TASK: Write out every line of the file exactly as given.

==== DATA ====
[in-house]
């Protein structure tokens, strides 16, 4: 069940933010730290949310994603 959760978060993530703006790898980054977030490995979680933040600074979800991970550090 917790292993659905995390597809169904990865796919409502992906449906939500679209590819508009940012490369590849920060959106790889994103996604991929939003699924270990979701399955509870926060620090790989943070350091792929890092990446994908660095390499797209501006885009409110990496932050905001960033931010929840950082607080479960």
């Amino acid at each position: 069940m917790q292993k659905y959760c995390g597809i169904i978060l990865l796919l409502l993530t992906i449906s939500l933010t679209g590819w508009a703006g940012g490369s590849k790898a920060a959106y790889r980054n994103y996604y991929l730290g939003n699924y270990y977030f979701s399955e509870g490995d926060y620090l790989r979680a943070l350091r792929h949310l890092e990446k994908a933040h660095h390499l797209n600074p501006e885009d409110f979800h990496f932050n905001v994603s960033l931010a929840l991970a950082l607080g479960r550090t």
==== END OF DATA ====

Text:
[in-house]
């Protein structure tokens, strides 16, 4: 069940933010730290949310994603 959760978060993530703006790898980054977030490995979680933040600074979800991970550090 917790292993659905995390597809169904990865796919409502992906449906939500679209590819508009940012490369590849920060959106790889994103996604991929939003699924270990979701399955509870926060620090790989943070350091792929890092990446994908660095390499797209501006885009409110990496932050905001960033931010929840950082607080479960």
């Amino acid at each position: 069940m917790q292993k659905y959760c995390g597809i169904i978060l990865l796919l409502l993530t992906i449906s939500l933010t679209g590819w508009a703006g940012g490369s590849k790898a920060a959106y790889r980054n994103y996604y991929l730290g939003n699924y270990y977030f979701s399955e509870g490995d926060y620090l790989r979680a943070l350091r792929h949310l890092e990446k994908a933040h660095h390499l797209n600074p501006e885009d409110f979800h990496f932050n905001v994603s960033l931010a929840l991970a950082l607080g479960r550090t």